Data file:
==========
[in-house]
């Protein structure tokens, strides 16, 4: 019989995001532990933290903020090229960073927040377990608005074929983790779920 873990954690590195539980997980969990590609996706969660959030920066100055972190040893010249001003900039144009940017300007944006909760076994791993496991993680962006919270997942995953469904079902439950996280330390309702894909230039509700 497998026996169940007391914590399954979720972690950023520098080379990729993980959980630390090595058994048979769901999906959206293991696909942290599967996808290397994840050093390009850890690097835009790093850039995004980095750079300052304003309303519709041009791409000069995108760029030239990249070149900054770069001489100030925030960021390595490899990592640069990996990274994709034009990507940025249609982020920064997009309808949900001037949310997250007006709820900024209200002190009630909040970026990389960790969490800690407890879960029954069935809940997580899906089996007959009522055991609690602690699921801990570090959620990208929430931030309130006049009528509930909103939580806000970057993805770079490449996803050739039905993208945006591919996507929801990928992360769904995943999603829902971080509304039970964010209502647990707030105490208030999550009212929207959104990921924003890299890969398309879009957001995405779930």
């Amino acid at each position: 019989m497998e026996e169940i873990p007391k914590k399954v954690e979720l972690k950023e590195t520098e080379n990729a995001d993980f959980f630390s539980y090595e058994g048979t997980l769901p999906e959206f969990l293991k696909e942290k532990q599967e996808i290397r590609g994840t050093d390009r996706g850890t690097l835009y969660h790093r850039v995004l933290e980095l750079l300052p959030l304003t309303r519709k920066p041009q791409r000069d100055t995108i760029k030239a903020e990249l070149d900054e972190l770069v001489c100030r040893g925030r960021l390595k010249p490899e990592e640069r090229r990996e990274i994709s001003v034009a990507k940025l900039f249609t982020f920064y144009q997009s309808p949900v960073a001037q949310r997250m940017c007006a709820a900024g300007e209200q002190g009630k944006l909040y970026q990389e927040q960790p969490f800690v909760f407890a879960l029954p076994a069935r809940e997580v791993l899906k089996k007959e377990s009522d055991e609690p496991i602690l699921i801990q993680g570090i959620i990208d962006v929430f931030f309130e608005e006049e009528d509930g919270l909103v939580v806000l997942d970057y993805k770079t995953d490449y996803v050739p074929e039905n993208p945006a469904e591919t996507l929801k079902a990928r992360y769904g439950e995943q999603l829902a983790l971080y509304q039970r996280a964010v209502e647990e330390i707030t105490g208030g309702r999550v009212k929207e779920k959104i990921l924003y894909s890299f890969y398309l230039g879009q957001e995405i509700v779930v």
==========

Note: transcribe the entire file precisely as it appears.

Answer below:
[in-house]
């Protein structure tokens, strides 16, 4: 019989995001532990933290903020090229960073927040377990608005074929983790779920 873990954690590195539980997980969990590609996706969660959030920066100055972190040893010249001003900039144009940017300007944006909760076994791993496991993680962006919270997942995953469904079902439950996280330390309702894909230039509700 497998026996169940007391914590399954979720972690950023520098080379990729993980959980630390090595058994048979769901999906959206293991696909942290599967996808290397994840050093390009850890690097835009790093850039995004980095750079300052304003309303519709041009791409000069995108760029030239990249070149900054770069001489100030925030960021390595490899990592640069990996990274994709034009990507940025249609982020920064997009309808949900001037949310997250007006709820900024209200002190009630909040970026990389960790969490800690407890879960029954069935809940997580899906089996007959009522055991609690602690699921801990570090959620990208929430931030309130006049009528509930909103939580806000970057993805770079490449996803050739039905993208945006591919996507929801990928992360769904995943999603829902971080509304039970964010209502647990707030105490208030999550009212929207959104990921924003890299890969398309879009957001995405779930």
């Amino acid at each position: 019989m497998e026996e169940i873990p007391k914590k399954v954690e979720l972690k950023e590195t520098e080379n990729a995001d993980f959980f630390s539980y090595e058994g048979t997980l769901p999906e959206f969990l293991k696909e942290k532990q599967e996808i290397r590609g994840t050093d390009r996706g850890t690097l835009y969660h790093r850039v995004l933290e980095l750079l300052p959030l304003t309303r519709k920066p041009q791409r000069d100055t995108i760029k030239a903020e990249l070149d900054e972190l770069v001489c100030r040893g925030r960021l390595k010249p490899e990592e640069r090229r990996e990274i994709s001003v034009a990507k940025l900039f249609t982020f920064y144009q997009s309808p949900v960073a001037q949310r997250m940017c007006a709820a900024g300007e209200q002190g009630k944006l909040y970026q990389e927040q960790p969490f800690v909760f407890a879960l029954p076994a069935r809940e997580v791993l899906k089996k007959e377990s009522d055991e609690p496991i602690l699921i801990q993680g570090i959620i990208d962006v929430f931030f309130e608005e006049e009528d509930g919270l909103v939580v806000l997942d970057y993805k770079t995953d490449y996803v050739p074929e039905n993208p945006a469904e591919t996507l929801k079902a990928r992360y769904g439950e995943q999603l829902a983790l971080y509304q039970r996280a964010v209502e647990e330390i707030t105490g208030g309702r999550v009212k929207e779920k959104i990921l924003y894909s890299f890969y398309l230039g879009q957001e995405i509700v779930v």